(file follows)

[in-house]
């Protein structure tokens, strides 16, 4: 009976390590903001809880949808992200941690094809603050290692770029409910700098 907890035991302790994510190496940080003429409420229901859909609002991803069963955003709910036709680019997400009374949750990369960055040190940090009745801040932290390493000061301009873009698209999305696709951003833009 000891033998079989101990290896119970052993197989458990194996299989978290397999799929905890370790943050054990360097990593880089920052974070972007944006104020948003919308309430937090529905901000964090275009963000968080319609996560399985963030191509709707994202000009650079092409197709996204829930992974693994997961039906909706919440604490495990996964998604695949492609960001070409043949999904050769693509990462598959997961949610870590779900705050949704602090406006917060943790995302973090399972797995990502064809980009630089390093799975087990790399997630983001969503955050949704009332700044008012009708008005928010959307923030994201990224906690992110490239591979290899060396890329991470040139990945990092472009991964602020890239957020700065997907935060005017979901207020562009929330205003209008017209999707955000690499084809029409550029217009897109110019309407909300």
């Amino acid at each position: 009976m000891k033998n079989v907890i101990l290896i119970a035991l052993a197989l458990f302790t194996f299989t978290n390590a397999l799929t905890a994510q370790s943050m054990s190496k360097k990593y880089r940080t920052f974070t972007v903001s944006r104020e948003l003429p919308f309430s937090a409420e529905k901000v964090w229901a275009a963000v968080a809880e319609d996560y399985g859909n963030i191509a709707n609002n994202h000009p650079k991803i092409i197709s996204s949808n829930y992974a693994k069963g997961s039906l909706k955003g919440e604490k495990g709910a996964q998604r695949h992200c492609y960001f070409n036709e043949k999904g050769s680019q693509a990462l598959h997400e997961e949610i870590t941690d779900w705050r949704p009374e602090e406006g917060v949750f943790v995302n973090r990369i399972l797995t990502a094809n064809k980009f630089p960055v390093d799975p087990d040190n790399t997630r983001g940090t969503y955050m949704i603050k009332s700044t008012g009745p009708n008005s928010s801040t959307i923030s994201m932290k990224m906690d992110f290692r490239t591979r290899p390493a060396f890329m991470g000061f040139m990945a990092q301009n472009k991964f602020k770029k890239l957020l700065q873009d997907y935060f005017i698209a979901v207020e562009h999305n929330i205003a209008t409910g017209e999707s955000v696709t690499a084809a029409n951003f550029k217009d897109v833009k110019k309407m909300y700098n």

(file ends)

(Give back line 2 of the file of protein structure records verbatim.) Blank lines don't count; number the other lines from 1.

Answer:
């Protein structure tokens, strides 16, 4: 009976390590903001809880949808992200941690094809603050290692770029409910700098 907890035991302790994510190496940080003429409420229901859909609002991803069963955003709910036709680019997400009374949750990369960055040190940090009745801040932290390493000061301009873009698209999305696709951003833009 000891033998079989101990290896119970052993197989458990194996299989978290397999799929905890370790943050054990360097990593880089920052974070972007944006104020948003919308309430937090529905901000964090275009963000968080319609996560399985963030191509709707994202000009650079092409197709996204829930992974693994997961039906909706919440604490495990996964998604695949492609960001070409043949999904050769693509990462598959997961949610870590779900705050949704602090406006917060943790995302973090399972797995990502064809980009630089390093799975087990790399997630983001969503955050949704009332700044008012009708008005928010959307923030994201990224906690992110490239591979290899060396890329991470040139990945990092472009991964602020890239957020700065997907935060005017979901207020562009929330205003209008017209999707955000690499084809029409550029217009897109110019309407909300």